Having received both notably good and notably bad service in my life for a variety of tasks, I'm generally a pretty decent tipper. Barring some sort of calamity, waitresses, cabbies and barbers can be pretty much assured of a little something extra in the neighbourhood of 10-20%, after taxes, from me, for going above and beyond. But I draw the line at jobs being made up for unnecessary middle men in the service assembly line. Is this really a service somebody needed? Was anyone actually out there thinking "Boy, that was a great meal. The only thing that would have made my evening better was if some old dude was there to blow my hands dry after I peed, because I'm a deeply insecure big shot."

I don't even begrudge him his entrepreneurial spirit, but the restaurant? It seems like an asinine way to run a business. It's particularly mystifying in that there's no way this is a profit centre for the establishment. At best, it costs them nothing as the attendant is paid entirely via gratuities. But I certainly don't see how it's making any money for the restaurant or bar. Couldn't one make the argument that that's money that might have otherwise ended up in the bar's cash register had it not been taken by the bathroom attendant? What other business dreams up ways for its customers to give away money to other people while inside their location?

If the intention was to make patron's start budgeting their bathroom breaks, and deciding to go home early after calculating the ROI to be had from urination, mission accomplished. But in general, I think I'll frequent those Luddite places with do-it-yourself soap dispensers from now on. I love the retro.

Anyway, just had to share. If you liked this post, send me some money. It's rude not to.

Friday, May 16, 2008

Artis hikes distribution

Discolure: I own AX.UN

I guessed, when Artis announced yesterday they'd roughly doubled their annual revenue and profit that there might be another shoe to drop in the near future, and today, it did.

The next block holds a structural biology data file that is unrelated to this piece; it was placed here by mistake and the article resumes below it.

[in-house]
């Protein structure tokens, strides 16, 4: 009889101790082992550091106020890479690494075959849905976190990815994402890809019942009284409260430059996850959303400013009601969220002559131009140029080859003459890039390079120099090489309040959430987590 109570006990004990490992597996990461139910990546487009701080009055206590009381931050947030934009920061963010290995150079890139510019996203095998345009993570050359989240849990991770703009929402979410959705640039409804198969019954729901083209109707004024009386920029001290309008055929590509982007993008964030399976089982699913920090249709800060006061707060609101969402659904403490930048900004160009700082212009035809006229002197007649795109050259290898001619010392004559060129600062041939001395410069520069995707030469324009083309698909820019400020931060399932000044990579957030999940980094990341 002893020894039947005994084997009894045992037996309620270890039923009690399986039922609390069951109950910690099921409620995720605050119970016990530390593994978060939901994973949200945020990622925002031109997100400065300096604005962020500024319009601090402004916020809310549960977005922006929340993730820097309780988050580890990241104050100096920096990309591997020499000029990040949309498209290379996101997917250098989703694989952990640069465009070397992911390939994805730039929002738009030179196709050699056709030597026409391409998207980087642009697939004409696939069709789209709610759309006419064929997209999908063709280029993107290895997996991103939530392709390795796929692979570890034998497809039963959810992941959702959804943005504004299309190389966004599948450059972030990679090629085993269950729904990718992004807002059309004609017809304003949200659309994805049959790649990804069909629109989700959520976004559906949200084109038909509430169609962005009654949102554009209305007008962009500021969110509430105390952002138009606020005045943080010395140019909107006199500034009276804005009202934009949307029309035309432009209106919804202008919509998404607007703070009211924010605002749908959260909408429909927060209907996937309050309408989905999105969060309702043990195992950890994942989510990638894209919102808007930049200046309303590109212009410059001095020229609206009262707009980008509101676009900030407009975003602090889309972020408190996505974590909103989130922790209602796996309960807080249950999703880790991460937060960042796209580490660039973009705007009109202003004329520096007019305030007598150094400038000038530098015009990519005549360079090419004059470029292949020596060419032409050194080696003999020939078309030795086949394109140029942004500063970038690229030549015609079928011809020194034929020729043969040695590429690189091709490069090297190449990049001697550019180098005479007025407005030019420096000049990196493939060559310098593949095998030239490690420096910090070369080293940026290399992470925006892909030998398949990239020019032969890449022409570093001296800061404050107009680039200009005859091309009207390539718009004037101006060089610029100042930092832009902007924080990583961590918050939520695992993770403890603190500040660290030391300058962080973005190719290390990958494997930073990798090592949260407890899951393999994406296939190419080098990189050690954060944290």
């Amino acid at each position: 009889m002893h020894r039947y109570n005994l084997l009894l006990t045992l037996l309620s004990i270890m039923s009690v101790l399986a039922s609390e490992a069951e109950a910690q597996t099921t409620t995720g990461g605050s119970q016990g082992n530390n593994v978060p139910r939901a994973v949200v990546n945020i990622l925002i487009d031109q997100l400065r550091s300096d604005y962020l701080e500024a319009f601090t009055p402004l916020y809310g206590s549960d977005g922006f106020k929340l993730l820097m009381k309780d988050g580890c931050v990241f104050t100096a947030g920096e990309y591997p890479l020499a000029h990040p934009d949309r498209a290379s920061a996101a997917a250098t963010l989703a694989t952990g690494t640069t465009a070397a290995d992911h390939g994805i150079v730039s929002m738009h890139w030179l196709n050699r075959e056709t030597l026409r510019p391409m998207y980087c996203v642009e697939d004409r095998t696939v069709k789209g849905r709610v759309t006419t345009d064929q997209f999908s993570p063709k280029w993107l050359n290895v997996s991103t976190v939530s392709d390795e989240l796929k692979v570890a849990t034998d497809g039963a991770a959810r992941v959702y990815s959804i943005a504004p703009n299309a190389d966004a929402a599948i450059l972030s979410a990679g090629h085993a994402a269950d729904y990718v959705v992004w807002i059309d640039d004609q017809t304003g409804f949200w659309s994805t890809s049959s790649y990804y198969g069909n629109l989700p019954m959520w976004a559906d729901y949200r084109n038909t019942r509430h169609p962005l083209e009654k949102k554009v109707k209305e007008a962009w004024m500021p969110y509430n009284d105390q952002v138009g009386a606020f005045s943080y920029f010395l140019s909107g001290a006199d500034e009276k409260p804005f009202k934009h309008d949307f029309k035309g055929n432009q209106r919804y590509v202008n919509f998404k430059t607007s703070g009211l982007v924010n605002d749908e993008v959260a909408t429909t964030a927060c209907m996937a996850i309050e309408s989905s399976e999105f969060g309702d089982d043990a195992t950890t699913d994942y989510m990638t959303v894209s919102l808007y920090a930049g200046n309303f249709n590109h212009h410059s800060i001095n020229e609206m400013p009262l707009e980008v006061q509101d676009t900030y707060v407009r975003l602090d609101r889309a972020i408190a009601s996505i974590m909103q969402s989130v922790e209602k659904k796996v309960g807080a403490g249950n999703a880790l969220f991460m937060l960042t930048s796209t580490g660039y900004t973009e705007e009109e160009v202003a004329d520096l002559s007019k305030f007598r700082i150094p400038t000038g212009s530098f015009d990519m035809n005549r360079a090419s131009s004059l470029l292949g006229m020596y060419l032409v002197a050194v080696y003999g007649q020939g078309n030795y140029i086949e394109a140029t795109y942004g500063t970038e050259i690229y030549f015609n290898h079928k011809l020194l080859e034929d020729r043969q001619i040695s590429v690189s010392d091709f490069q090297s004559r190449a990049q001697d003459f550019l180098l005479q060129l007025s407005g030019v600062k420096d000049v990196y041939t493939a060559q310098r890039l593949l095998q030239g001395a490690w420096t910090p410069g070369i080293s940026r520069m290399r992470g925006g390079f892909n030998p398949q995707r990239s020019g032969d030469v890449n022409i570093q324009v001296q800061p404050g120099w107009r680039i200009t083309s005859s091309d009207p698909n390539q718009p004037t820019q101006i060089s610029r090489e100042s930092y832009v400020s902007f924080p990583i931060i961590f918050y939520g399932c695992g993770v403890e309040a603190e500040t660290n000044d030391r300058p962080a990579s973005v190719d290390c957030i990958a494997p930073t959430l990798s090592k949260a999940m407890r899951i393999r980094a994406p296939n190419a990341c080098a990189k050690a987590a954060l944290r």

Artis upped their distribution today by 3 per cent, to 9 cents or $1.08 per year. In the last year, Artis has managed to lower their FFO ratio to a very impressive 65% (FFO stands for Funds From Operations, a key metric for REITS that basically indicates how much of their total cash flow gets paid out in distributions every month. The lower the ratio, the better, as it generally implies the distribution is safe, and in fact could probably stand to increase.)

I'd written recently about how I was thinking about selling my profitable stake in Artis, so this news is certainly welcome while I mull it over some more. Ultimately, I need to decide if those funds might be better spent somewhere else, but in the interim, it's nice to own a company that seems dedicated to growing dependably and profitably.

Wednesday, May 14, 2008

The contrarian view on dividends

Fun as it can be to read mainstream media stories about why your particular investing style is the one true faith, destined to bring you riches and a happy retirement, for me, one of the best things about the personal finance blogosphere is when you stumble upon something that calls into question some fact you've always taken for granted, and forces you to either rethink your strategy, or confirm you're on the right course.

Take me, for instance. In general, I like dividends. I'm becoming more of an indexer the more I play this investing game, but I'm still partial to companies that generate healthy amounts of dependable cash, and have a tendency to spin off some of that to me in the form of dividends.

That bias means I frequently miss out on gains from fast-growing, sexy stocks like Google, Lululemon, and RIM in favour of old economy stalwarts like Royal Bank, Canadian Pacific and BCE. I generally don't start kicking the tires on a company until it's reached a mature level where it doesn't need a ton of cash to reinvest into expanding the business, and can instead divert a fair chunk of profits towards investors in the form of dividends. I like companies that pay me to own them, essentially, and this always struck me a as a fairly conservative way to invest.

Andy Kessler disagrees. Far from being safe and staid, Kessler thinks I'm an idiot for buying companies stupid enough to admit they can't think of anything better to do with their money. In a piece that first ran in the Wall Street Journal and is now expanded on his blog, far from saying companies that pay dividends offer investors a margin of safety, Kessler lambastes them for essentially acknowledging they have little room to grow. As he puts it: "If they won’t invest in themselves, why should I?"